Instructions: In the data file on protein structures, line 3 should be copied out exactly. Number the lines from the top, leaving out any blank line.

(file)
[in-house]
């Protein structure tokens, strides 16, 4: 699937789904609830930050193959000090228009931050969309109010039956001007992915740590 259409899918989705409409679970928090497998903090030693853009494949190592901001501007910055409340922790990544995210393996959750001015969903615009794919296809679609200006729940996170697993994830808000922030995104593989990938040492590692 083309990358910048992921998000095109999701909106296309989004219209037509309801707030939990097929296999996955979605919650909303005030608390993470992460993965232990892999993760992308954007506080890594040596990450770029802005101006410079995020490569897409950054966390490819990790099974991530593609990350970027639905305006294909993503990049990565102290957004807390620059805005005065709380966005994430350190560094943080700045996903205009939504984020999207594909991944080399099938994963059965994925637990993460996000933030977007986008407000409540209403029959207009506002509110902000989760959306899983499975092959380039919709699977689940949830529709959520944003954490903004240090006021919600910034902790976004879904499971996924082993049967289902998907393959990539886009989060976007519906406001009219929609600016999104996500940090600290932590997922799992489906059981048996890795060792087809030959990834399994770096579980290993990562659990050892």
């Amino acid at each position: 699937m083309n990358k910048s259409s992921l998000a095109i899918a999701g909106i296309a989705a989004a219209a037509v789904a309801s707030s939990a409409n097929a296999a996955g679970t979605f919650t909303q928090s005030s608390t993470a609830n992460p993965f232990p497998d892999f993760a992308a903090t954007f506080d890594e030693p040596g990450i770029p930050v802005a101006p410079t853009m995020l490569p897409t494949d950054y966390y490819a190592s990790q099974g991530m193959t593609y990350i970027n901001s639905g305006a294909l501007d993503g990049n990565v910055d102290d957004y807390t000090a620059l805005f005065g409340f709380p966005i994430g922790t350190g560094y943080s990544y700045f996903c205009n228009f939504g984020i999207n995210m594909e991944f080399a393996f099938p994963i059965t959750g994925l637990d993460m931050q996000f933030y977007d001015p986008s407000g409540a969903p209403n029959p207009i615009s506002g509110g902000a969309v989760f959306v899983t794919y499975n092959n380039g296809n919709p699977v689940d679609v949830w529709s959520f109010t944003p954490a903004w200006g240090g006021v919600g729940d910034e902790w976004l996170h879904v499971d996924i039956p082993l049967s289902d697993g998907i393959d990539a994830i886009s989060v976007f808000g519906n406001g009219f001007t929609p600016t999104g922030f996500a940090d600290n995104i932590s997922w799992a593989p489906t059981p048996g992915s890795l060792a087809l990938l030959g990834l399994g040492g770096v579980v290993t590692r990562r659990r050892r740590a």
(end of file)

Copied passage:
């Amino acid at each position: 699937m083309n990358k910048s259409s992921l998000a095109i899918a999701g909106i296309a989705a989004a219209a037509v789904a309801s707030s939990a409409n097929a296999a996955g679970t979605f919650t909303q928090s005030s608390t993470a609830n992460p993965f232990p497998d892999f993760a992308a903090t954007f506080d890594e030693p040596g990450i770029p930050v802005a101006p410079t853009m995020l490569p897409t494949d950054y966390y490819a190592s990790q099974g991530m193959t593609y990350i970027n901001s639905g305006a294909l501007d993503g990049n990565v910055d102290d957004y807390t000090a620059l805005f005065g409340f709380p966005i994430g922790t350190g560094y943080s990544y700045f996903c205009n228009f939504g984020i999207n995210m594909e991944f080399a393996f099938p994963i059965t959750g994925l637990d993460m931050q996000f933030y977007d001015p986008s407000g409540a969903p209403n029959p207009i615009s506002g509110g902000a969309v989760f959306v899983t794919y499975n092959n380039g296809n919709p699977v689940d679609v949830w529709s959520f109010t944003p954490a903004w200006g240090g006021v919600g729940d910034e902790w976004l996170h879904v499971d996924i039956p082993l049967s289902d697993g998907i393959d990539a994830i886009s989060v976007f808000g519906n406001g009219f001007t929609p600016t999104g922030f996500a940090d600290n995104i932590s997922w799992a593989p489906t059981p048996g992915s890795l060792a087809l990938l030959g990834l399994g040492g770096v579980v290993t590692r990562r659990r050892r740590a």